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Jun 20, 2024 - 8:16:10 PM
111 posts since 4/14/2024

I'm sure somebody must have thought of this before but as there are so many builders/luthiers on this site I just have to ask...
Can a banjo be made to play, or actually made by hand, in open G but an octave lower? All the same notes etc just an octave lower..in my head it sounds like it might be kinda cool..but..then there's the real world, right? I thought it would sound kinda cool in a jam session that doesn't have a bass player. I know theres the Bela Fleck model but its not in open G

Jun 20, 2024 - 8:57:26 PM

817 posts since 5/29/2015

Something like this?  https://bernunzio.com/p/c-fairbanks-whyte-laydie-contrabass-banjo-18317/    See the last photo.

Jun 20, 2024 - 9:30:58 PM

241 posts since 1/7/2021

It can be done, and you can buy one!

goldtonemusicgroup.com/goldton...nts/ceb-5

Jun 21, 2024 - 3:54 AM
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3394 posts since 2/18/2009

They are most commonly called a cello banjo, and the term bass banjo seems more often to refer to a banjo tuned like a bass guitar or a double bass, but I don't know why. I've made 10 cello banjos over the years with a 16" rim and 29" scale length, after a member here kindly responded to a post when I asked what I could make with a 16" rim, when I got a bigger lathe about 10 years ago and had the capacity to turn something that size. He had an S. S. Stewart cello banjo with those dimensions. I've got the last one I made on hand now at the link below.

https://www.banjohangout.org/classified/100027

Jun 21, 2024 - 4:24:56 AM
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11385 posts since 4/23/2004

Here's a link to my youtube video of my Stewart Cello-banjo. It is tuned gCGBD, an octave below standard.

https://youtu.be/XFJmQbw9yug?feature=shared
 

Jun 21, 2024 - 7:36:48 AM

111 posts since 4/14/2024

Thanks for all of the replies..I should have been more clear..was referring to one with a resonator, tone ring etc..essentially a Gibson-esque bluegrass banjo. Didn't realize that the pot would need to be so big.
And that one that Rob posted? Lord have mercy!! That thing was nearly 7 ft long! Would be kinda cool to take something like that to a jam and record the looks on peoples faces though..LOL

Jun 21, 2024 - 8:15:50 AM

11385 posts since 4/23/2004

I recall seeing a full resonator upright bass banjo at the Tennessee Banjo Institute in 1992. Looked like an oversize Gibson with 4 strings. Sounded terrible...but it was probably intended as just a display.

Jun 21, 2024 - 8:32:43 AM
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8345 posts since 9/21/2007

Zachary Hoyt that is a very nice example!

Regarding the Gold Tone... this one is close. So, Gold Tone used a tenor cello banjo for the basis of this. I.e., pitched one octave below a regular tenor banjo.

Think of this like sticking a peg in the side of the neck and trying to tune a tenor like a regular banjo-- it just won't work great as the scale is too short.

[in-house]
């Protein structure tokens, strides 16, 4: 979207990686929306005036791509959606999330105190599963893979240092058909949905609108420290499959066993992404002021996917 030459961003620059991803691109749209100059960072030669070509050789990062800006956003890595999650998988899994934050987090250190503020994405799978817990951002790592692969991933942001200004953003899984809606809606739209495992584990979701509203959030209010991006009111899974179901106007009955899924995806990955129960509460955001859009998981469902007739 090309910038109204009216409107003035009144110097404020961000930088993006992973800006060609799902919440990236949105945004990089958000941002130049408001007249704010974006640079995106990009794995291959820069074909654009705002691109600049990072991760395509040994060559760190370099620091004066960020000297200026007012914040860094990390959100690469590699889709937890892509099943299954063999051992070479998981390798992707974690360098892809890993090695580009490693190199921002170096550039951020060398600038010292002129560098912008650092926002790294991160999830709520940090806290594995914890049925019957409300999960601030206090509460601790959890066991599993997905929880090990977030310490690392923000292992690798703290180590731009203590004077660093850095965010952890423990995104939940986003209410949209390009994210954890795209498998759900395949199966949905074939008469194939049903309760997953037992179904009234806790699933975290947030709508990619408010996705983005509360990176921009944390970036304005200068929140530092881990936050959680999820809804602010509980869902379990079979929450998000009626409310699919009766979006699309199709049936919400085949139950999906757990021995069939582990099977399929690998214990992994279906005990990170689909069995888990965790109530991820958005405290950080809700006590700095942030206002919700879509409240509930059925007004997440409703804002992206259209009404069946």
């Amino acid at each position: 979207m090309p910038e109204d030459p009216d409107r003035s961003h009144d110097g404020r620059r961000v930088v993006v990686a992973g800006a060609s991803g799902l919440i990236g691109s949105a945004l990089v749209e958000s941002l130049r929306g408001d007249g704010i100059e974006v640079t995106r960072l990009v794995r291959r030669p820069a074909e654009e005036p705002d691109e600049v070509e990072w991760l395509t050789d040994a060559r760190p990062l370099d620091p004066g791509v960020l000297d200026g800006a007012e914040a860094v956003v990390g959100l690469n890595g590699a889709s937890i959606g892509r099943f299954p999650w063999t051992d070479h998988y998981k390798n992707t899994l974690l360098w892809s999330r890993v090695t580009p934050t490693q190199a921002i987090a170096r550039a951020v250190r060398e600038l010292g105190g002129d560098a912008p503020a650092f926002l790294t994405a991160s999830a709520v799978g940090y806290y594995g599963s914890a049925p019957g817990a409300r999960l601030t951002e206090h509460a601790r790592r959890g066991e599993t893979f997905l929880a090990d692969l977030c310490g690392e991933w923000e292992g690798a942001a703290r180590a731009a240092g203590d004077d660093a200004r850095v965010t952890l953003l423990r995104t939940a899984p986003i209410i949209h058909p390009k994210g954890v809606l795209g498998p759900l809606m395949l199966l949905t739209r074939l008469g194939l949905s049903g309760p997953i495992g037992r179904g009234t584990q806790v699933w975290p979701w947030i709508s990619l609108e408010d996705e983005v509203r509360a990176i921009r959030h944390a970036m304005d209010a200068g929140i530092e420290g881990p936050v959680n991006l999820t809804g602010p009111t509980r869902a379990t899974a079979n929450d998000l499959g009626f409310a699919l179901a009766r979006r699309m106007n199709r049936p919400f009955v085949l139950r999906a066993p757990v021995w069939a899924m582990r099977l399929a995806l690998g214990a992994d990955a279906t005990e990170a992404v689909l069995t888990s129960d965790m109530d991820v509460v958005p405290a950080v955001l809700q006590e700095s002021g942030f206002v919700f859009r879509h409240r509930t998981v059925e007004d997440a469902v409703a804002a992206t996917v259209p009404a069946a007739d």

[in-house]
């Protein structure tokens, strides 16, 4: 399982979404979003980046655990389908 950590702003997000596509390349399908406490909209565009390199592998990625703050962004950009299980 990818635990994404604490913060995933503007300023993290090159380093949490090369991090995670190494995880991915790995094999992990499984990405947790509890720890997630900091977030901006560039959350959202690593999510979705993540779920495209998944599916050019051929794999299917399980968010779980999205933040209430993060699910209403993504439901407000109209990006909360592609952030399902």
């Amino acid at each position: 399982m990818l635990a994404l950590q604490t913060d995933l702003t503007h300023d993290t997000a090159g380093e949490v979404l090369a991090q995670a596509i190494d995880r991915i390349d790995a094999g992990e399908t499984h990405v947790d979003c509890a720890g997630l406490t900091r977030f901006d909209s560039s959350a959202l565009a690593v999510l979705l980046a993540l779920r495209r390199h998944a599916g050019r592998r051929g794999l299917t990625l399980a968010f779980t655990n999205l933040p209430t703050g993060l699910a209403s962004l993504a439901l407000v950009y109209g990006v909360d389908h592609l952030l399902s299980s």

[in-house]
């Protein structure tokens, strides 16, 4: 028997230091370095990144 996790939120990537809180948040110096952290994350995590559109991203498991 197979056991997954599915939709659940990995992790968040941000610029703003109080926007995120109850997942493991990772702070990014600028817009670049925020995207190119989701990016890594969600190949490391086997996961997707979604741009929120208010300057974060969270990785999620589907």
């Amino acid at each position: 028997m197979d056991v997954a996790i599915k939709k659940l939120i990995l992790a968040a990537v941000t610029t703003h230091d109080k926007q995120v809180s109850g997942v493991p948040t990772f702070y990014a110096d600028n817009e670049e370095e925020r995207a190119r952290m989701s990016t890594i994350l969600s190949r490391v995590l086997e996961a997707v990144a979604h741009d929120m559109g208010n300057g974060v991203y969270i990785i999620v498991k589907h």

To compensate for this they strung it heavy. These tend to lack power and sound dead.

IMNSHO, cello/bass banjos have their use as accompaniment to solo regular banjos, adding root and sometimes harmony. When played as a solo instrument they are an interesting novelty but that is where it ends. When played rapidly (like clawhammer) I find them extremely unpleasant to be near.

This is one of those things that sounds like a great idea. (And they are a great idea in accompaniment roles).

Jun 21, 2024 - 10:40:54 AM

3634 posts since 12/31/2005

quote:
Originally posted by trapdoor2

Here's a link to my youtube video of my Stewart Cello-banjo. It is tuned gCGBD, an octave below standard.

https://youtu.be/XFJmQbw9yug?feature=shared
 


As they say on Facebook:  "Is this still for sale?"  :-)  That sounds great.  Excellent note definition, which is something that big banjos sometimes struggle with.  Call me first if you ever decide to send it on!

Jun 21, 2024 - 11:00:43 AM

115 posts since 9/1/2020

6 string Low-jo has an extra G.
That brings you into the lower range without cutting off the upper register.
BTW the pot doesn't have to be as big as everybody seems to think.
My wife's bass banjo has a 12" pot and it renders the low tones just fine.

Edited by - Bruce Berry Banjos on 06/21/2024 11:01:17

Jun 21, 2024 - 12:41:46 PM
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11385 posts since 4/23/2004

quote:
Originally posted by Brian Murphy
quote:
Originally posted by trapdoor2

Here's a link to my youtube video of my Stewart Cello-banjo. It is tuned gCGBD, an octave below standard.

https://youtu.be/XFJmQbw9yug?feature=shared
 


As they say on Facebook:  "Is this still for sale?"  :-)  That sounds great.  Excellent note definition, which is something that big banjos sometimes struggle with.  Call me first if you ever decide to send it on!


Um, there's been a queue since I bought it. laugh

Edited by - trapdoor2 on 06/21/2024 12:42:12

Jun 21, 2024 - 12:49:56 PM
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11385 posts since 4/23/2004

quote:
Originally posted by Bruce Berry Banjos

6 string Low-jo has an extra G.
That brings you into the lower range without cutting off the upper register.
BTW the pot doesn't have to be as big as everybody seems to think.
My wife's bass banjo has a 12" pot and it renders the low tones just fine.


Somebody gave me (I got it extra cheap) a Low-jo. From the factory, it is probably one of the worst sounding banjos I've ever had. I've described it previously as sounding like a "galvanized steel trash can with strings".

In reality, I think it needs a properly sized set of nylon strings and a light bridge. Heck, even its overtones have overtones. Another project in the queue...

Jun 21, 2024 - 1:45:01 PM
Players Union Member

rmcdow

USA

1412 posts since 11/8/2014